Jaws all over again
Did you see the video of the Surf Championships where Mick Fanning on the surfboard got attacked by a shark?
I suppose it is a chance you take if you spend most of your time in the sea but I also suspect you think it will never happen to you or perhaps you never really think about it just in case?
“I’m doing OK - it sort of goes through waves,” he said. “To walk away from a shark attack with not a scratch on you, it’s a miracle really. It’s just sort of more a mental and emotional trauma right now. It will probably take a couple of weeks and months to get over. I don’t know how long it’s going to take … I’m sure I’ll go back out.”
All scary stuff really and got me thinking about sharks and their teeth.
So here are my top ten shark teeth facts:
- Shark teeth are not attached to gums on a root like our teeth.
- Sharks typically lose at least one tooth per week
- Sharks lose their teeth because they may become stuck in prey or broken and forced out
- Shark teeth are arranged in neat conveyor belt rows and can be replaced within a day of losing one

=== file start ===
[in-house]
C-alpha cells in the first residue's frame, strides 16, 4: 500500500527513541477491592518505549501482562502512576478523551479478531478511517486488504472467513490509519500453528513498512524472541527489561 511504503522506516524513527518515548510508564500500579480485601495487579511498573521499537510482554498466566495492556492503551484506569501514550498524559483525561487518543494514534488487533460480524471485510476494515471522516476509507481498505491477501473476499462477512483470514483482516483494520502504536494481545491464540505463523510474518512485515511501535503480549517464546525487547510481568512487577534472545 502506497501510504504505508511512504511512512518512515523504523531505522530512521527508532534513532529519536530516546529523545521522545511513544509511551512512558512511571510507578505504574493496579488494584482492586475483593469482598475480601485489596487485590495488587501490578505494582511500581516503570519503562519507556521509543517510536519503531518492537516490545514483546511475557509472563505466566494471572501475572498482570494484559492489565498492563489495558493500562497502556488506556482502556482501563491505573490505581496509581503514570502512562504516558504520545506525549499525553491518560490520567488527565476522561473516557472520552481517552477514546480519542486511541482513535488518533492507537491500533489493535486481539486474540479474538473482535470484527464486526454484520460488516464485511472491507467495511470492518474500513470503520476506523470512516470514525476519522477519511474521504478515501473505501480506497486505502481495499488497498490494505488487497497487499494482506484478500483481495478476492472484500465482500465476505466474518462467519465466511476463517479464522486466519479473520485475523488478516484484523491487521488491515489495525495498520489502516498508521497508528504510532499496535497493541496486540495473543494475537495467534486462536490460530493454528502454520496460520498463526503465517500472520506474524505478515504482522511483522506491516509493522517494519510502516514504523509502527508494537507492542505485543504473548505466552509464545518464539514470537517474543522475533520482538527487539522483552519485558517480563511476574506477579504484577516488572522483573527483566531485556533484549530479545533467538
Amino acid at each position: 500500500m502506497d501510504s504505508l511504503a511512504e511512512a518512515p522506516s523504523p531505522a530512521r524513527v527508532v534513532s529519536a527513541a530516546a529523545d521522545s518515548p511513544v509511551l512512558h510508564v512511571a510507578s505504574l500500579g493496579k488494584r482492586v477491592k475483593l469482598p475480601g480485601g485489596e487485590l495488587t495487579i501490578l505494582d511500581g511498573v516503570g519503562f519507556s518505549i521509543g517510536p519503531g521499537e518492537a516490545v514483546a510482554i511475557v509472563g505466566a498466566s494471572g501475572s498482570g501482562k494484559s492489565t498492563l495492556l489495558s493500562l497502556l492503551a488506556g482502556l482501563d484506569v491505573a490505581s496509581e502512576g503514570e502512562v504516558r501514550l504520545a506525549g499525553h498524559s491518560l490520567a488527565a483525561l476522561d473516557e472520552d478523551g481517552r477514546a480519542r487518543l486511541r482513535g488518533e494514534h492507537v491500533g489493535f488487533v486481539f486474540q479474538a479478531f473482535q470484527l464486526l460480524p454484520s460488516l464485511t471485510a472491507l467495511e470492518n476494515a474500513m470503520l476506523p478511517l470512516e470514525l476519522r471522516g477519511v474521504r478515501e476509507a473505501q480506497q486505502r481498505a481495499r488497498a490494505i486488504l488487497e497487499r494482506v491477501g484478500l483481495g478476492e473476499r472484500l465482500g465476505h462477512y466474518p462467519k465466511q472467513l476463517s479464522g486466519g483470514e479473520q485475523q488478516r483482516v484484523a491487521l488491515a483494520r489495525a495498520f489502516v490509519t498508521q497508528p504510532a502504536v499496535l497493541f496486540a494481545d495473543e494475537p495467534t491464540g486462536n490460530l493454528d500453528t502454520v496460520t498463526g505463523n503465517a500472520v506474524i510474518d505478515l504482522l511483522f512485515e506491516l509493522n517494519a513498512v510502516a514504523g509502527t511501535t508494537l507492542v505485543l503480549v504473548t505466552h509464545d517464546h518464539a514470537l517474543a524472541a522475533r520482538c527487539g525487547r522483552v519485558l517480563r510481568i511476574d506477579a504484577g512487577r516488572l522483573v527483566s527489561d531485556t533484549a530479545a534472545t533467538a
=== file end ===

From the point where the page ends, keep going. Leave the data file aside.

- Sharks average out to 15 rows of teeth in each jaw. Although most have 5 and then there is the bull shark that has 50 rows of teeth
- Shark teeth are popularly found as beach treasures because sharks shed 1000s of teeth in a lifetime. Although, don’t get yourself in trouble if you decide to collect them. Recently, over 2,400 shark teeth were confiscated from a passenger in India (shark teeth are an illegal import prohibited under the Wild Life Protection Act of 1972)
- A shark’s tooth shape is dependent upon its diet. For instance, the shortfin mako razor like teeth tear flesh, the tiger shark has piercing teeth to cut flesh, and the zebra shark has dense flattened teeth because it feasts upon mollusks
- The tooth of the megalodon range from 31/2 – 7 inches long and can weigh more than a pound
- Shark teeth were recently discovered to contain fluoride, are equally as hard as human teeth, and have dentin inside them just like us
- Sharks do not suffer from cavities, the coating of their teeth is acid resistant and less water soluble than our teeth
Oh and if you want to know what to do if you get attacked by a shark read more here
It's Jaws all over again perhaps?